You know you need SSL but don’t know which SSL you need. It’s a common conundrum. SSL classifications aren’t so obvious to beginners. Like, what the heck is an SSL Wildcard, anyway? This article will explain that and more. Read on to find out which SSL would be perfect for your site.
1. Think about your website type
The first thing you need to do is think about what exactly your website is for. The key thing to decide is the level of interactivity you expect from customers. Do you expect them to submit personal data to use your site or none at all? Do you plan on launching multiple e-commerce sites where customers will make thousands of daily purchases, or is it a simple informational site? These aspects will factor into your decision.
2. Count your domains and subdomains
Next, how many sites and subsites do you have? Do you plan on adding any more later? This will determine the first part of your SSL. There are three SSL types when it comes to the number of sites you have:
- Single-domain SSL: This secures one site
- Multi-domain SSL: This secures 3-100 domains.
- Wildcard SSL: This confusingly named SSL secures one primary domain and unlimited subdomains linked to it. After installing it on your site, you can even create more subdomains, which will be secured automatically.
Once you decide on this, you’re halfway to choosing your SSL! The final thing to do is pick a validation level.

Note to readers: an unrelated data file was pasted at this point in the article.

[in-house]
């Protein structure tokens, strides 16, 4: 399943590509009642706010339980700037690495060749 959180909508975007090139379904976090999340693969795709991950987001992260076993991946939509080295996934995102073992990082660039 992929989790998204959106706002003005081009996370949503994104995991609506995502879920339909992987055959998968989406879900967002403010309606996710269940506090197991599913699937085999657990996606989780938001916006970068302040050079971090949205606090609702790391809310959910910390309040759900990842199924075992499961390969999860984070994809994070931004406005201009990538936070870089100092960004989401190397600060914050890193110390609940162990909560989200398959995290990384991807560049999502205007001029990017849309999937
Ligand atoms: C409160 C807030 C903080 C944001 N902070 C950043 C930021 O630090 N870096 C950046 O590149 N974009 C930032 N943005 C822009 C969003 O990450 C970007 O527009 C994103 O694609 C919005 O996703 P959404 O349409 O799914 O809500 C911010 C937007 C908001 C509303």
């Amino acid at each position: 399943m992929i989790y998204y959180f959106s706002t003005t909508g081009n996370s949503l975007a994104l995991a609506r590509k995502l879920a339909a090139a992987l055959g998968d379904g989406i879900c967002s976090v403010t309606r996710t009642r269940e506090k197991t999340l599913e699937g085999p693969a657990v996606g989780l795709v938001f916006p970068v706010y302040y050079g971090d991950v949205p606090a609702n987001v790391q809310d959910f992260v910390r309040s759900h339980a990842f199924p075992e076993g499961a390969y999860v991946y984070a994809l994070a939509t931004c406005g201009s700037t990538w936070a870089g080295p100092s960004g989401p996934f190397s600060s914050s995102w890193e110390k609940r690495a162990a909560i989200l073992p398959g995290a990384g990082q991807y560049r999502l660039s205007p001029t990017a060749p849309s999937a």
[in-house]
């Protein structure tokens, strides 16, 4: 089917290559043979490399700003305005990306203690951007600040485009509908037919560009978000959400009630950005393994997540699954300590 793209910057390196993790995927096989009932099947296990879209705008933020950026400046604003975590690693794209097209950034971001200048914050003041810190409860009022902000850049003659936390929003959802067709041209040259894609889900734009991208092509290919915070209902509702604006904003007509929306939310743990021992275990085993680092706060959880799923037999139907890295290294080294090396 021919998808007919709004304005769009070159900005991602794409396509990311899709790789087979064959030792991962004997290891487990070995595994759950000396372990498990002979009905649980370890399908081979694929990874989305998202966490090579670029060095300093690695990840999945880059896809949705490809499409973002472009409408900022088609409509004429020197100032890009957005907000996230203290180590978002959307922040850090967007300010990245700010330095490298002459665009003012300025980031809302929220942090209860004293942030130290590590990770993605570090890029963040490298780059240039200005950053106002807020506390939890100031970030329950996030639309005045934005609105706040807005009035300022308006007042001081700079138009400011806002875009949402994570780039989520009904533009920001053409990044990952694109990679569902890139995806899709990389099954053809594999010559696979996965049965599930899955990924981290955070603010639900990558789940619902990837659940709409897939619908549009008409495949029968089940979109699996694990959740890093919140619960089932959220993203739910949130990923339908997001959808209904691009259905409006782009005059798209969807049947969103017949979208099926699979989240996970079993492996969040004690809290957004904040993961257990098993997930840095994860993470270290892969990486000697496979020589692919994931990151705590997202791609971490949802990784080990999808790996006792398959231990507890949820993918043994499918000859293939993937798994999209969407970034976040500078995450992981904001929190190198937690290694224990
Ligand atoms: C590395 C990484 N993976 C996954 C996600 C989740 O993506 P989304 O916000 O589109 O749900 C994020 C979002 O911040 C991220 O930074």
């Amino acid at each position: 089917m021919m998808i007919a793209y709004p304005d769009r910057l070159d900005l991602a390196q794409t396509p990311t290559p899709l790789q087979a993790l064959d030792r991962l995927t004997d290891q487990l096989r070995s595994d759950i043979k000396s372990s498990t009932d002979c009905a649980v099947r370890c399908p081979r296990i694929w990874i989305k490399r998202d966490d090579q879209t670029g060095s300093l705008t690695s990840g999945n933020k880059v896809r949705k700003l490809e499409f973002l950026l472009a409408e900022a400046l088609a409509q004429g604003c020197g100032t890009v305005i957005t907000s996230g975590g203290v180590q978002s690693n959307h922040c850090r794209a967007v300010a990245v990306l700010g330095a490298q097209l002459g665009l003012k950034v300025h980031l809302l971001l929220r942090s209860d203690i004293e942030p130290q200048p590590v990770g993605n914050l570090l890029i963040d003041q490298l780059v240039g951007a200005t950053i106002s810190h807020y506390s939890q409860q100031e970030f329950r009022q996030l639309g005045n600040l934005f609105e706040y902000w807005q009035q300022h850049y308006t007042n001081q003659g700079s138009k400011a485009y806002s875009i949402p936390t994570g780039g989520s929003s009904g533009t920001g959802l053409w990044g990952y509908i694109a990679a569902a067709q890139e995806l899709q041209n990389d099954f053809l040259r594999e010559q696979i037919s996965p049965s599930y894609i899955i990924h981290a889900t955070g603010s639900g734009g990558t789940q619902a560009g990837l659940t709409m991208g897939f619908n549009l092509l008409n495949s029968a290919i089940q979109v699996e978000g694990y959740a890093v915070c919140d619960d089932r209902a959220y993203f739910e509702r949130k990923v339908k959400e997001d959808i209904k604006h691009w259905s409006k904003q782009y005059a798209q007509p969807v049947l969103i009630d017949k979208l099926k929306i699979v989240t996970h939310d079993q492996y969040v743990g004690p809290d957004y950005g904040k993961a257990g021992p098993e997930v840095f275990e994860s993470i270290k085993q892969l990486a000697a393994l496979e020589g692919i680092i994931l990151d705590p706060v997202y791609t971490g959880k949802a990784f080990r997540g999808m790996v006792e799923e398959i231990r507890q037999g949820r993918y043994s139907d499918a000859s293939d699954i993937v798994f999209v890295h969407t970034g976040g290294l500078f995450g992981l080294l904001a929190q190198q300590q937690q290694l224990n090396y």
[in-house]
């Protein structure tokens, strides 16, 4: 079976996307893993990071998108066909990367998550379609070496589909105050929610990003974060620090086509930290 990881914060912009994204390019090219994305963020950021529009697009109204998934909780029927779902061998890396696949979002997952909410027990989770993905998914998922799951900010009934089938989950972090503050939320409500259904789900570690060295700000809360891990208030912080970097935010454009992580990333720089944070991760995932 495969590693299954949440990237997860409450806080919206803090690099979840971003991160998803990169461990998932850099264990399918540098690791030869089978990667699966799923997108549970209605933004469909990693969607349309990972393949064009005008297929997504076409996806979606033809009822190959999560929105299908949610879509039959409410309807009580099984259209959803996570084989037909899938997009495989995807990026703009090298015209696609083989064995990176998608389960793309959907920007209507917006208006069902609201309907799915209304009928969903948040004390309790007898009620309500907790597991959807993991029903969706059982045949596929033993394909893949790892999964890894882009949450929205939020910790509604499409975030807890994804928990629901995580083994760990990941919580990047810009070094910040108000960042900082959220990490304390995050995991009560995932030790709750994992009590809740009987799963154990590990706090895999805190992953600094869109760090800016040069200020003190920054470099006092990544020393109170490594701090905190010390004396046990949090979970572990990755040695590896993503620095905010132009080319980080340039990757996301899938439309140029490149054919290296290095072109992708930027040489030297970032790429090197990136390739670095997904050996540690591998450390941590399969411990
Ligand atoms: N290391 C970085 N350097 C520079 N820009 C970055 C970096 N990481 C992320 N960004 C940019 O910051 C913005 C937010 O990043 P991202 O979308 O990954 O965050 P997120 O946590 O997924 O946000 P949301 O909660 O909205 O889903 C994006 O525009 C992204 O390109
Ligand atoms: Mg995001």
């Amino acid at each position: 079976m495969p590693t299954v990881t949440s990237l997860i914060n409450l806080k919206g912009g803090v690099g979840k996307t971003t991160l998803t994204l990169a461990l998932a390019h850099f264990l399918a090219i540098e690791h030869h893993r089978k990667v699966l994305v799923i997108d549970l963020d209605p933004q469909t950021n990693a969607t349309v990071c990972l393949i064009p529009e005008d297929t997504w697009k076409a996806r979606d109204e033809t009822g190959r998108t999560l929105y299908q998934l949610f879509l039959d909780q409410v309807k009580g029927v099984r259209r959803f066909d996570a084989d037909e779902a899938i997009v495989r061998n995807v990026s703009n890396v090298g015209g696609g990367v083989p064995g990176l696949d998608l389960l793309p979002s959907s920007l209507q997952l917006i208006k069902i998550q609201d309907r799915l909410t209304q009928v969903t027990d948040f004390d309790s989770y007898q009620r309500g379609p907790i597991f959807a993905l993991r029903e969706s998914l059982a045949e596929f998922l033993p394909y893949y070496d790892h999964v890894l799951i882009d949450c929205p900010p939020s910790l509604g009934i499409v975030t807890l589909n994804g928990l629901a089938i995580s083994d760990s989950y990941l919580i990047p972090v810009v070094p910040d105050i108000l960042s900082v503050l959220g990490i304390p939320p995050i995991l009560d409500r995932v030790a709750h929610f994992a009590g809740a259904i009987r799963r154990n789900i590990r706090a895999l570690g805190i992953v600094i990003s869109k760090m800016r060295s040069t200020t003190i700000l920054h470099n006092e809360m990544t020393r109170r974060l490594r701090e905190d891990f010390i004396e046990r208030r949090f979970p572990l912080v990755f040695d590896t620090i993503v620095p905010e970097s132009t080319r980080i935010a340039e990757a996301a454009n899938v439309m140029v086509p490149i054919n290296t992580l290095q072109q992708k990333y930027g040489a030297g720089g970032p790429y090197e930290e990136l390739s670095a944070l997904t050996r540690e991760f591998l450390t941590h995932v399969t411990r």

3. Decide on the perfect validation level
Before a Certificate Authority (CA) issues an SSL, they need to verify that person or business requesting it is who they say they are. This process is known as validation. Validation encompasses three levels. They range from simple to extensive. The three validation levels are:
- Domain validation: At the simplest level, the CA will simply check that you can access the site’s admin email. Usually complete in a few minutes.
- Organization validation: The CA performs more extensive checks, such as calling your company premises.
- Extended validation: The most extensive form of validation and included cross-checking government records. Can take several days.
As a general rule of thumb, the simpler your site, the simpler the validation you should choose. For anything requiring purchases, logins, or sign-up forms, you should probably get business validation (the latter two).
SSL can initially seem complicated, but they’re pretty simple once you break down the moving parts. Hopefully, you can now choose the best one for your site with ease.